Let me start by describing two developments which point to some cautious satisfaction. First, the capital position of UK banks has strengthened. Market conditions have supported actions to raise capital and reduce non-core assets, and banks have taken advantage of those conditions. The targets that were set as a consequence of the FPC and PRA exercise of nearly two years ago have been met ahead of schedule. The banking system is now more able to support lending and the growth of the economy. I will repeat something that I have said often before, namely that a well-capitalised banking system is essential to support the economy. No good comes from having a fragile system. The evidence from the Bank of England's regional agents through their contacts with borrowers among companies is that there is more lending on offer but companies are reluctant and wary about banks, and this picture is consistent with the economy wide figures. Given the evidence of revealed misconduct, we should sadly not be surprised at this wariness, but neither can we be relaxed about it.

My second important development comes in the field of life insurance. Insurance as a whole is a vital industry to all of us, performing the essential function of enabling us to manage our risks. Within the insurance industry, life firms provide access to retirement income and long-term savings as well as financial protection against mortality. Earlier this year the Government made a major announcement on annuities, which are an important part of retirement provisions. Like many people, this struck me as a sensible announcement, pointing to a clear need for change. The big question of course, is what next - or if not that, what else? We heard something on that earlier this week. I am not going to reflect on that tonight, but while the original announcement came as a shock to some business models, the PRA's assessment was that it did not appear to compromise the safety and soundness of firms in way that threatens our objective, and nor did it threaten our insurance objective of policyholder protection. No firm has failed, but bear in mind that orderly failure is very much consistent with our objectives being met. That is what should happen in my view, namely the prudential position should be sufficiently safe and sound to accommodate changes in other areas of public policy. It is not easy in our world to point to indications of when our objectives are met, a point made to us quite rightly by the National Audit Office. I would offer this as one such indicator.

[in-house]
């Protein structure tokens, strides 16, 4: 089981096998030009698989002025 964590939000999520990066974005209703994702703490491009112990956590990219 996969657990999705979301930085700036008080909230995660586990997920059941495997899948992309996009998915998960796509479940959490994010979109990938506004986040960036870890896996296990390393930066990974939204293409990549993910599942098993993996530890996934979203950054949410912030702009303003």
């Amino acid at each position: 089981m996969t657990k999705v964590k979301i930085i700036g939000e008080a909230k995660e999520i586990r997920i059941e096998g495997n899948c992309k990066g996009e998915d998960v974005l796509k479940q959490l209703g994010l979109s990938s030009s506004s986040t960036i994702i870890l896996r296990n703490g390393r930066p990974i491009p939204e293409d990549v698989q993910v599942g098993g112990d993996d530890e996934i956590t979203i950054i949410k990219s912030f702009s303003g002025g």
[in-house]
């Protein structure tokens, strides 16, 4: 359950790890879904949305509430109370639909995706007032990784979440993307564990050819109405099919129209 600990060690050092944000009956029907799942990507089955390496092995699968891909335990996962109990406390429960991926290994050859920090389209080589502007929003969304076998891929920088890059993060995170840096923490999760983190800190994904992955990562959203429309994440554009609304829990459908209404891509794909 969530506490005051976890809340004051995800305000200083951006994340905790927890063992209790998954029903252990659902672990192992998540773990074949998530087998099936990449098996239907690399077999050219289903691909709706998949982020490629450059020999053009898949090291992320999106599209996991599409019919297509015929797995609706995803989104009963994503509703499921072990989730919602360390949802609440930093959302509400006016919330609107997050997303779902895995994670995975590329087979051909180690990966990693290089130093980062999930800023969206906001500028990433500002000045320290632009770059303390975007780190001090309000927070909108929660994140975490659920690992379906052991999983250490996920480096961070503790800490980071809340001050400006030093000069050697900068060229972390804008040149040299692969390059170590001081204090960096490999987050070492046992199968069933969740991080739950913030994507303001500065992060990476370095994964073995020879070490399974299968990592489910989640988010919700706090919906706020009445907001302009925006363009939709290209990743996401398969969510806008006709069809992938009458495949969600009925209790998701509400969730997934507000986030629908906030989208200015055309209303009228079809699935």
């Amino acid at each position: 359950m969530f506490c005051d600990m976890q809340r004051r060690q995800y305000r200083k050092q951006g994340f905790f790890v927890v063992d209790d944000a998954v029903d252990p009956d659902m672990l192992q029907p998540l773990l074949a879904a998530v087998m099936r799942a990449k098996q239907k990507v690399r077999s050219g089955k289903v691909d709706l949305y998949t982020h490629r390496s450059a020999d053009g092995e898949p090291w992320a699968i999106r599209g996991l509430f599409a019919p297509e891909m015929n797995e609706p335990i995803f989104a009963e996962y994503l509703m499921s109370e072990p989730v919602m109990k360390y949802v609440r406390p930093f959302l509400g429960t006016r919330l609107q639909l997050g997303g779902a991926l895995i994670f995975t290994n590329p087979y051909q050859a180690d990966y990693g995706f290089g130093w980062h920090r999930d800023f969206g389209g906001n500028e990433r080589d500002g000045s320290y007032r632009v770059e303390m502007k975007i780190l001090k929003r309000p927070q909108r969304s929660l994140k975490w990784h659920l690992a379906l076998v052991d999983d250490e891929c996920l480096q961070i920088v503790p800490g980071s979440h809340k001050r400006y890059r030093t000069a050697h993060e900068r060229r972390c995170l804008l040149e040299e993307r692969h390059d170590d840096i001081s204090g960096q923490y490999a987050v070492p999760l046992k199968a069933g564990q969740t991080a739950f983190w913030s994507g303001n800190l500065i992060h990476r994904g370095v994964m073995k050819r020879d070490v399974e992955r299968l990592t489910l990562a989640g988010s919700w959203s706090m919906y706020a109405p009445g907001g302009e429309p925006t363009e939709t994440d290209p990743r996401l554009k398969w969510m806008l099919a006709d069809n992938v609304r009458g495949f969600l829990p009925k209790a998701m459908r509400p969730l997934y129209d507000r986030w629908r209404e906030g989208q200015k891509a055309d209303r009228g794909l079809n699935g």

I will spend the rest of my time commenting on a four areas where we are either taking action or watching very carefully to determine whether action may be required.